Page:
Photokina 2012 Recap: Shooting with the Panasonic Lumix GH3 at the Panasonic Booth

September 26, 2012

By Bob Rose

The first digital single lens mirrorless camera, the Lumix G1, was introduced by Panasonic at the photokina show in Germany four years ago. So it only seemed fitting that they’d wait for another photokina to debut their new flagship DSLM camera, the Lumix DMC-GH3.

Claimed to deliver the highest ever picture quality with a new 16.05 effective megapixel Live MOS sensor, this $1299.99 camera (body only) from Panasonic is designed to appeal to both photographers and videographers.

Hands on with the Panasonic Lumix GH3
Although we were only able to shoot with a GH3 prototype, it was quite obvious that this is the toughest Lumix built to date and designed for a pro’s use. The magnesium alloy body was light but well balanced with most lenses I tried. It’s environmentally sealed, but the camera is most splash and dustproof only when matched to the 12-35mm and 35-100mm zooms: both f/2.8 and with Optical Image Stabilization.

It’s a little bulkier than it’s predecessor, the GH2, and there’s a new layout of controls providing direct access to most camera settings, but the Panasonic GH3 is still a comfortable Micro 4/3 body. In use, the wide aspect ratio 1.744K OLED viewfinder is about good as technology gets today (courtesy of Epson, which showed this set of electronics in their booth hoping other manufacturers will also buy it), plus it has variable diopter settings and 21mm high-eyepoint user friendliness.

The 3-inch, 610K OLED rear panel display also offers quite brilliant viewing, and can be titled and turned over a wide range of settings for low, high, front, rear and side viewing. Pros will appreciate the built-in flash and the manual connection for studio strobes too. We’re looking forward to a sample to play with to see how the all of the new components of the system work together.  

New Sensor
The Panasonic GH3’s new Live MOS sensor specifications read high sensitivity and low noise capabilities but with a smooth more natural gradation than previous sensors. And with a newly designed low-pass filter they plan to delivery sharp, moire free images. This sensor provides a lot of data to crunch so a new Venus engine brings power to the task and even has enough muscle left over to handle real time HDR and other creative image processing options.

On the sample I tried out at the Panasonic booth at photokina, the focus was fast and tracked moving subjects well. Shooting at rates up to six frames a second can put a drain on the battery so for those heavy users, the optional battery grip provides up to 540 images on a charge.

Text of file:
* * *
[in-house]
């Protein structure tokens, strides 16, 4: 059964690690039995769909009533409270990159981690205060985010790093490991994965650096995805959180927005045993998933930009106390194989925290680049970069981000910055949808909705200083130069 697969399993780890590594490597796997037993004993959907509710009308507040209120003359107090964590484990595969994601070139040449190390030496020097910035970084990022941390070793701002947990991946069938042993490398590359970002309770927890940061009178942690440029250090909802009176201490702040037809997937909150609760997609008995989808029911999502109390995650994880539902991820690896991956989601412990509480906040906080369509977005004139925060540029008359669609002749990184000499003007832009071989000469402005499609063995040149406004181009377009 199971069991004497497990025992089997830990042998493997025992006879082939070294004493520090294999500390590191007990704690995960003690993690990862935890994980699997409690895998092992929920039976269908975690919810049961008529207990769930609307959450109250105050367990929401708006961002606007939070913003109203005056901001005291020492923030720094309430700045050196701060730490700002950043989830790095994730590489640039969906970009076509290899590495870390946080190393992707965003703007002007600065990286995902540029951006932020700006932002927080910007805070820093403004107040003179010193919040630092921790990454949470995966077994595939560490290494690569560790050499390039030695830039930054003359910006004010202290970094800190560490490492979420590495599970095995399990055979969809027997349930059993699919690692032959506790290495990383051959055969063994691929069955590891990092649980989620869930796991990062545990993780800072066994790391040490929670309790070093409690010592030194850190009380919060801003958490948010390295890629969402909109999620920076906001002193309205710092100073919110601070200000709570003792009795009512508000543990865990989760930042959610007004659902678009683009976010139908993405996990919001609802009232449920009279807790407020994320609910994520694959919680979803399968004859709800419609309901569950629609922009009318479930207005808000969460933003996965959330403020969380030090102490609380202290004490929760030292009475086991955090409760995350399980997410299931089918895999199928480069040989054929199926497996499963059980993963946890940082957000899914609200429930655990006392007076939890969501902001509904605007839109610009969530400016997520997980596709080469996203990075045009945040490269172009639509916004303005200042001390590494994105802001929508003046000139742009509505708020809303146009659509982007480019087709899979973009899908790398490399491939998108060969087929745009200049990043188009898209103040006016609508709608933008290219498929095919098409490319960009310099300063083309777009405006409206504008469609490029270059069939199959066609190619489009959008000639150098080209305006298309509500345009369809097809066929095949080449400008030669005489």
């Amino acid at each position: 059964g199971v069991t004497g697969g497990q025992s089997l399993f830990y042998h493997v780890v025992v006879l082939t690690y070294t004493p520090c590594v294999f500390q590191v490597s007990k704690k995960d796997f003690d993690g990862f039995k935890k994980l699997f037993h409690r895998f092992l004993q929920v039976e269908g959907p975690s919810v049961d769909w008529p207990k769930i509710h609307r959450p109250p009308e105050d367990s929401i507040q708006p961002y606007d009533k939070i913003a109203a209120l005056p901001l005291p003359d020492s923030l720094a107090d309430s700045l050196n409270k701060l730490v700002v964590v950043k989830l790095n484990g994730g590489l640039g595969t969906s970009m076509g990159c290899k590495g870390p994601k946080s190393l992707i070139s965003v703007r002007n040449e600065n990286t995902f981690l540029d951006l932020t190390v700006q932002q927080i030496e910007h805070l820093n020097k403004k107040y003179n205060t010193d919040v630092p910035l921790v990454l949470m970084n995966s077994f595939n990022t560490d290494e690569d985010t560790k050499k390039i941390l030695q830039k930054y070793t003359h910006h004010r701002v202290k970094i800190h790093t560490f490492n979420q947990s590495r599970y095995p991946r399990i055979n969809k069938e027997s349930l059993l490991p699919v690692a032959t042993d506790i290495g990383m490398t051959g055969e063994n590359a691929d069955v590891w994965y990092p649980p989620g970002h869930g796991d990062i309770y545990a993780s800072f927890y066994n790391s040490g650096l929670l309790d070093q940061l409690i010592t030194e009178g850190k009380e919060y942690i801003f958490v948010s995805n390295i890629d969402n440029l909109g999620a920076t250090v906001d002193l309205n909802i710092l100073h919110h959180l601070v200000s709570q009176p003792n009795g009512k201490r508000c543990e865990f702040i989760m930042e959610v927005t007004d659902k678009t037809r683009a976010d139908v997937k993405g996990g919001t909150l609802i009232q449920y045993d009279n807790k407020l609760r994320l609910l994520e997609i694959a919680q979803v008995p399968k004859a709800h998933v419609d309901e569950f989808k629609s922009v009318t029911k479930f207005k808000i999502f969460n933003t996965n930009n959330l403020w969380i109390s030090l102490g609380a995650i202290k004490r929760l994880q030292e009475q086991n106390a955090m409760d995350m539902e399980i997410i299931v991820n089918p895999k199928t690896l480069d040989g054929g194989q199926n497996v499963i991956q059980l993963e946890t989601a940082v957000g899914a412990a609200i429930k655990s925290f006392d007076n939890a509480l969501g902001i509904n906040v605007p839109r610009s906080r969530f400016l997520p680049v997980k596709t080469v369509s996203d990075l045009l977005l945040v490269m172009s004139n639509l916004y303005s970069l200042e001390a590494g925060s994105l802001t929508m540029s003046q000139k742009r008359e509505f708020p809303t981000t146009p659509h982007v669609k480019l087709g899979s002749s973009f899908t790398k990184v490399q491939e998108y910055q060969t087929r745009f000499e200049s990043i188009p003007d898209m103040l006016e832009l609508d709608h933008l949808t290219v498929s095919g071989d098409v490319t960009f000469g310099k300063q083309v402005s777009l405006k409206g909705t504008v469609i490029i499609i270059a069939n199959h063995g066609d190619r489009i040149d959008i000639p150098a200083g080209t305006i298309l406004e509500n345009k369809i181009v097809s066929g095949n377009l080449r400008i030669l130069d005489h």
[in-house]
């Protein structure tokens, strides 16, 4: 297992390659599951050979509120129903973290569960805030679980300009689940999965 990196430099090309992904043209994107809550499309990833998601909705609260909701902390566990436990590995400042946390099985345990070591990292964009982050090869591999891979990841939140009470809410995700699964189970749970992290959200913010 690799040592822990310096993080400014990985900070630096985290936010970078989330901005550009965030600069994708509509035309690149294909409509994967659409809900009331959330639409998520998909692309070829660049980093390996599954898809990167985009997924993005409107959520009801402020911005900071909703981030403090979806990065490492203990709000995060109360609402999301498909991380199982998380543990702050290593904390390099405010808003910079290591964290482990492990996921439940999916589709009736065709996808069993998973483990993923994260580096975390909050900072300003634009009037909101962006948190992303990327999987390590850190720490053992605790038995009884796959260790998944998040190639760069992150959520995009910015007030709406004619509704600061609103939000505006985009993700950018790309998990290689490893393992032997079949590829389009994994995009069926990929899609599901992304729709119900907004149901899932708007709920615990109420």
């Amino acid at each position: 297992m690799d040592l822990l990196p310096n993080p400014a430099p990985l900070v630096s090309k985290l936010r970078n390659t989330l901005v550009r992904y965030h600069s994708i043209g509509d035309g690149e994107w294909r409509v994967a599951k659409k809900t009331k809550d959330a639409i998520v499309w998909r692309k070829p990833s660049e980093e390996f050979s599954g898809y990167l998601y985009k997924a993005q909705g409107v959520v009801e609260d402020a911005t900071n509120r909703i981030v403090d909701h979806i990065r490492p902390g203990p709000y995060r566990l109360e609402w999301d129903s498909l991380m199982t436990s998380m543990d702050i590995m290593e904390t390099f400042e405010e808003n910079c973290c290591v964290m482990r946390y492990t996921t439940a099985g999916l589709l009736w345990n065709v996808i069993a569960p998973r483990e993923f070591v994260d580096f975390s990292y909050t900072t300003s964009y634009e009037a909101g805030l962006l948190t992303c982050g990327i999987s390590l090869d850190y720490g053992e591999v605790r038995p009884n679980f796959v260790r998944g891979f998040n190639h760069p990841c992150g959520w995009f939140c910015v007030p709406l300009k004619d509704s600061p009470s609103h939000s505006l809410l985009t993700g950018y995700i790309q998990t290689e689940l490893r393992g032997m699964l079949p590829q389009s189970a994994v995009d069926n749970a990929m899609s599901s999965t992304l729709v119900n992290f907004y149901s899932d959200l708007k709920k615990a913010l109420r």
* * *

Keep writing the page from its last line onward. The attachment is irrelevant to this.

That extra battery power will come in handy when shooting in video too. Panasonic made a very concerted effort to appeal to a wide range of videographers, supporting more than a dozen video format/resolution/bit rate standards. And just to prove they were serious, Time Codes are recorded too.

Face, full area, touch and tracking AF are active while recording, and four exposure modes can be set as well. Quick-motion and slow-motion settings are there as well.

Pro Video Features
Running a sensor for long time periods is guaranteed to generate heat, thus the reason many HD-DSLR’s have time limits on how long they can record. The GH3 was built with this in mind and has the ability to disperse the heat so you can shoot longer (they say unlimited length) videos without a camera meltdown. And running a cooler sensor is a good way to keep the noise down on still photography too.

Other benefits for videographers are integral Dolby Digital noise reduction for AVCHD, the internal stereo mic, external mic imput, headphone output and HDMI out.

To top out the connectivity, the DMC-GH3 integrates an 802.11 b/g/n Wi-Fi module to expand the shooting possibilities. There wasn’t a demonstration unit available to show this feature (nor to confirm if it works on video) but the idea is you can use a smartphone or a tablet to both control and view and shoot what’s going on remotely.

The camera view is displayed live on your mobile device and various controls including focus, exposure compensation, ISO, WB and Photo Style as well as the actual firing of the camera are all accessible via Wi-Fi.

Though price has not been announced yet for the camera, look for the Panasonic GH3 to ship early December. For more info go here.